Movie Review : Rogue One - A Star Wars Story (2016)
Star Wars is the most beloved movie franchise of all-time. People love George Lucas' sprawling space opera so much, it spawned a whopping EIGHT movies, cartoons, novels, video games, laughable byproducts, countless criss-crossing storylines and people STILL aren't tired ot it. The franchise is so profitable, it was successfully brought back in theaters a second time last year with Star Wars: The Force Awakens, a super slick, telegraphed and somewhat manipulative new chapter. I liked the movie from a polite distance and wondered how long Disney could keep it up given the ambitious production schedule. How long would it be before they started serving us our own microwaved emotions year after year? Fortunately, Rogue One: A Star Wars Story managed to put my cynicism on hold. Gareth Edwards managed to expand the legacy and scope of the iconic franchise in more ways than one with this film.
Rogue One: A Star Wars Story happens between episode three Revenge of the Sith and episode four A New Hope. The plot is basically contained in the opening crawl of the latter. Jyn Erso (Felicity Jones) is the daughter of Galen Erso (Mads Mikkelsen), the infamous engineer who built the death star. She doesn't have much to do with her old man, mind you. He left her to his friend and paramilitary nutjob Saw Guerrera (Forest Whitaker) when the empire kidnapped him and murdered his wife. She was abandoned in difficult circumstances by Guerrera himself a couple years later and made prisoner by the empire. Her terrible luck changes the day her father sends a desperate message to the rebels through a bold empire deserted (Riz Ahmed). The man who engineered the rebellion's destruction would also engineer its salvation.
Let me say it: Rogue One: A Star Wars Story is a much smarter movie than its predecessor Star Wars: The Force Awakens. It doesn't have a super deep message or anything, but it has more to offer than the fundamental good-vs-evil struggle the Star Wars movies were built on. Rogue One: A Star Wars Story explores the nature of ideological sacrifice. The protagonists are not Jedi. They are not even leading figures in the intergalactic conflict between the empire and the alliance. The movie keeps pitting ideological issues (peace, freedom) against individual issues (death, loss, ego). This is new, uncharted and (dare I say) exciting territory for Star Wars to delve into. Jyn Erso, Cassian Andor (a magnificient Diego Luna) and the Rogue One crew constantly surf the fine line between being victims and warriors. They bravely take responsibility in a conflict greater than themselves. If some critics lamented the political nature of Rogue One: A Star Wars Story, I'd argue it's the best thing about it.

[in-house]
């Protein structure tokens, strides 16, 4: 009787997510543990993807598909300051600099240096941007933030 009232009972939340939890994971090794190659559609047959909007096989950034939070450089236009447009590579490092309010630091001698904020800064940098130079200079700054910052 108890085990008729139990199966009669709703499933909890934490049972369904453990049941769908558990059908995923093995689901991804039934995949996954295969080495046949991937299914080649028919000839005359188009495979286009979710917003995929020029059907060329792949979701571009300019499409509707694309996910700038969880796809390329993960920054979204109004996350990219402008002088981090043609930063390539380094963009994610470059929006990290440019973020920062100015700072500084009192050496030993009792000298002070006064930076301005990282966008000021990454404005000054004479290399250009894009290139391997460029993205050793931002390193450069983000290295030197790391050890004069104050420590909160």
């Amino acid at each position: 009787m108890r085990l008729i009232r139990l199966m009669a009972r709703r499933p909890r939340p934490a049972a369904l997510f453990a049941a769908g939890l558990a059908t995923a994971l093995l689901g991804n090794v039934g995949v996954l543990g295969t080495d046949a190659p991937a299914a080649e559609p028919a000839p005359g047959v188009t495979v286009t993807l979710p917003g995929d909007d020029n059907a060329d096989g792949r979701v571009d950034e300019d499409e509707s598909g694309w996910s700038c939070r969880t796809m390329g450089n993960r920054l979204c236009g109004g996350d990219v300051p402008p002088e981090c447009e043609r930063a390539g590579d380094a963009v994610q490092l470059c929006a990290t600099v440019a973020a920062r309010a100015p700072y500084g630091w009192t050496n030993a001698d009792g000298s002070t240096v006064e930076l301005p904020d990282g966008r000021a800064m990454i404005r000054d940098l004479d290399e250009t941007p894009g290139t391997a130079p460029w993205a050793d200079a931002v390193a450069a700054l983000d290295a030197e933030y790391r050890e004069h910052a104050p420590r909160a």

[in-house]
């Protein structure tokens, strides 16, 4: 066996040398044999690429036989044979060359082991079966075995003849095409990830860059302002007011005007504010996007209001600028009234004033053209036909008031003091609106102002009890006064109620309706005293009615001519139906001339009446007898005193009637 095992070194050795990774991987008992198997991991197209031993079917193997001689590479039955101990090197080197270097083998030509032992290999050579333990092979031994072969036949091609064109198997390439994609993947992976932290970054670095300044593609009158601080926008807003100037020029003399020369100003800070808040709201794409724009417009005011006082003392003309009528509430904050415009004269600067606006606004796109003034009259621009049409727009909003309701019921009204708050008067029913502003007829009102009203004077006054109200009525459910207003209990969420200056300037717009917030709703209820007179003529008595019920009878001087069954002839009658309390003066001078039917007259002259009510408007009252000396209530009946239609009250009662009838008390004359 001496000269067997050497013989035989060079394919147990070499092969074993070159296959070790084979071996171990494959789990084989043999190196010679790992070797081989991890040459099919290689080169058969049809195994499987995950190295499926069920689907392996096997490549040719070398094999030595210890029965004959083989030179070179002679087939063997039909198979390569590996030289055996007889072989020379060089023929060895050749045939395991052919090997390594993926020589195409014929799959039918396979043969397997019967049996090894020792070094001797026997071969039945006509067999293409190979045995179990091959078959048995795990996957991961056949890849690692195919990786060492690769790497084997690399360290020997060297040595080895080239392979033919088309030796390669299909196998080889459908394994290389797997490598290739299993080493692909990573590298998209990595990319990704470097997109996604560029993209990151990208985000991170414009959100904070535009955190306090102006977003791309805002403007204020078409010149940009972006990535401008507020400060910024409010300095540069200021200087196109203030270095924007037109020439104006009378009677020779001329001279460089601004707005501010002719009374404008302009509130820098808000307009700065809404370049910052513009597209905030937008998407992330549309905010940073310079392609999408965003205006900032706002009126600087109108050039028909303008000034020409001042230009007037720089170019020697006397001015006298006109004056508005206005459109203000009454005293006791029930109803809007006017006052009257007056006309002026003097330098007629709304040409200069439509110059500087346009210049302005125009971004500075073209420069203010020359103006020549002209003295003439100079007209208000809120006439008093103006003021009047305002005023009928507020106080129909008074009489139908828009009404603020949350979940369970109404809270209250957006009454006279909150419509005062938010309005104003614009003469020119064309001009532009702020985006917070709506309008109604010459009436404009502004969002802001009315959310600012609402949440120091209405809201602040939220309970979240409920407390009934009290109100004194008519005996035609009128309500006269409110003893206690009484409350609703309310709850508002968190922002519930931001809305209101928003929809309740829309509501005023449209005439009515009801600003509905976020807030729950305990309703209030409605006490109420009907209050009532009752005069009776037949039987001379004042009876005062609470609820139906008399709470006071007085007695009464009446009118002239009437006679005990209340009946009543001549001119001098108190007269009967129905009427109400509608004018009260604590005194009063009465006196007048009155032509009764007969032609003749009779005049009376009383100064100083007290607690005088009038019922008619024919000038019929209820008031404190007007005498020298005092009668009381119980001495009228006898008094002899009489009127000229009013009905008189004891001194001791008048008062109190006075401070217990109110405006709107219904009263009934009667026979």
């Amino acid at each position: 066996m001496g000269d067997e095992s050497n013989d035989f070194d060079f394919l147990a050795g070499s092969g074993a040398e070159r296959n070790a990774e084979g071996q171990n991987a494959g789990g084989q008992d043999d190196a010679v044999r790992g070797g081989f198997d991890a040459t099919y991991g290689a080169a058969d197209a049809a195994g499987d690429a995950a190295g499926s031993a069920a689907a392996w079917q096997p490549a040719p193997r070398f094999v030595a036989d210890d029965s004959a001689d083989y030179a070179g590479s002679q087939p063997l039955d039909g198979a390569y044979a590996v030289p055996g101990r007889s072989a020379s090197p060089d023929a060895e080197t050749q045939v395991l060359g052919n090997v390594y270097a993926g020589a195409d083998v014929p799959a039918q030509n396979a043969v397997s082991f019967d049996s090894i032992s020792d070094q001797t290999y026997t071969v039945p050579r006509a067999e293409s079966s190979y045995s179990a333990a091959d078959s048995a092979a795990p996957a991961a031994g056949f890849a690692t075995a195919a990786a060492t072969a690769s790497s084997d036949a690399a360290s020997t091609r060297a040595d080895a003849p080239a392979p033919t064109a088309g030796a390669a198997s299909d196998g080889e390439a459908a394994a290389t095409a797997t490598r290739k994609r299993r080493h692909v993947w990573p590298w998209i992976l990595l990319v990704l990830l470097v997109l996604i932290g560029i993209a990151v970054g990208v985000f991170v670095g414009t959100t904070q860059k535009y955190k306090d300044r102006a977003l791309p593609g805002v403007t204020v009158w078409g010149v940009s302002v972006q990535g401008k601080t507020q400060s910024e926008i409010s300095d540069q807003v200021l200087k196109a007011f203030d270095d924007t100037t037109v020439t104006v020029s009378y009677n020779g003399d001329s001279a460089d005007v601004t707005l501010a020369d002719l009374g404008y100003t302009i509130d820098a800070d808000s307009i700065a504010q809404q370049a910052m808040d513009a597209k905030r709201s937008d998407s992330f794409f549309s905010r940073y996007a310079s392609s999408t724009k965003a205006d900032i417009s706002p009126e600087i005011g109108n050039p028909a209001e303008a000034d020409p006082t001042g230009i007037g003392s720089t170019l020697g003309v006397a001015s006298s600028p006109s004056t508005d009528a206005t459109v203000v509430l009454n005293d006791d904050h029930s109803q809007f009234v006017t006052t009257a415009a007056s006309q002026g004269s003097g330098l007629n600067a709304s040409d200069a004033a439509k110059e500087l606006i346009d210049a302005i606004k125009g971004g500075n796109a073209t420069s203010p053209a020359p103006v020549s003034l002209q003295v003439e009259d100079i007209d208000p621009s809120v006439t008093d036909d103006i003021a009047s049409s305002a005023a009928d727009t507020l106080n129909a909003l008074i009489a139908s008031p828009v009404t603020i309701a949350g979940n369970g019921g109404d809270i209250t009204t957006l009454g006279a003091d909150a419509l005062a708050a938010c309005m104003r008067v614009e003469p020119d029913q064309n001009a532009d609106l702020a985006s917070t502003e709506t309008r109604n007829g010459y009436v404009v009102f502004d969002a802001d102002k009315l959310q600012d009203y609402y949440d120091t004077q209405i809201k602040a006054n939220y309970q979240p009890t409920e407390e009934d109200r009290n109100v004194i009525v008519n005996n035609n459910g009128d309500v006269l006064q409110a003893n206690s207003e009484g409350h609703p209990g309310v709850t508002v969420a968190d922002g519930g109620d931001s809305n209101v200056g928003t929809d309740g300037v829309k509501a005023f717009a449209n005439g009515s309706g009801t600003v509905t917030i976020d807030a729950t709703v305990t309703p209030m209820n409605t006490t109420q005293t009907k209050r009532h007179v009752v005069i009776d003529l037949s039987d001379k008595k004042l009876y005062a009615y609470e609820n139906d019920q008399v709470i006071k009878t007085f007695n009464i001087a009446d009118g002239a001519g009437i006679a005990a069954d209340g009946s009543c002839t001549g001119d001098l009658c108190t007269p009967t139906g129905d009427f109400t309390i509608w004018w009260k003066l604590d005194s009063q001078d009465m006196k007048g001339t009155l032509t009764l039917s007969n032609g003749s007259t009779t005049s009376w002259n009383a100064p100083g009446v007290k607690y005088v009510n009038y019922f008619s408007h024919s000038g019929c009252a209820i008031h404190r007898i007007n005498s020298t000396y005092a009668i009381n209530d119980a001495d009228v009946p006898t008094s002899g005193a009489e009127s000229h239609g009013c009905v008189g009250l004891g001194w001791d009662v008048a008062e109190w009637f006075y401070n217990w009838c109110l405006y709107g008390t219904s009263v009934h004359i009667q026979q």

I don't know when cultural appropriation became a thing to be upset about online. While I'm not extremely sensitive to this issue, Rogue One: A Star Wars Story had a couple cringe-worthy moment early on that almost made me reject the movie. People who are sensitive to this issue will have a field day with the movie.There are several set pieces inspired by historical events in the film. There's a visual reference to the invasion of Normandy in World War II, which I had no problem with but the Jedha scenes bugged me. Gareth Edwards drew inspiration from the war in Syria and Iraq and I thought it was quite early for that. Left a bad taste in my mouth. There's also a Kung Fu master in this film (played by Donnie Yen) that serves no purpose outside of being a Kung Fu master, deliver flashy martial arts scenes and vaguely allude to the Jedi going into hiding after episode three. The movie could've done without this character and, quite frankly, would've been better without him.
Rogue One: A Star Wars Story works so well because it has such a different tone from other movies in the franchise. It offers something slightly different from the trademark dichotomy that made the franchise so popular. The empire aren't only portrayed as evil motherfuckers in Rogue One: A Star Wars Story, they're a tyrannical regime which only values ambition and power. Their values are slightly more nuanced and therefore more realistic. That's what I mean when I said the movie expanded on the franchise's legacy and scope. Gareth Edwards provided a glimpse into an entirely new social class of people affected by the war. Also, quick kudos to Felicity Jones and screenwriter Chris Weitz and Tony Gilroy for creating the liveliest, most humane and tormented female lead in mainstream movies that I can remember. Jyn Erso's sex appeal takes the backseat to her struggle, which is insanely refreshing. She would've worked as well as a boy than a as girl and this is quite an accomplishment for a blockbuster film.
I've enjoyed Rogue One: A Star Wars Story considerably more than I thought I would. It is the first movie in the franchise that dares drawing outside the firm ideological guidelines set by George Lucas forty years ago and the result is vibrant and humane. It's not a perfect movie. It takes ideological and intellectual shortcuts that will piss some of the audience off, but it takes a major leap in the progressive direction Star Wars: The Force Awakens hinted at. Walking out of the theater I felt like George Lucas had expanded to a level I didn't quite understand yet, which bodes extremely well for the future. Rogue One: A Star Wars Story is still a Christmas blockbuster. It's a blunt movie about defeating demented imperialism. But it has a heart and a mind of its own, it understands its limitations and bravely attempts to transcend them. It's been a couple years since a blockbuster won me over like that.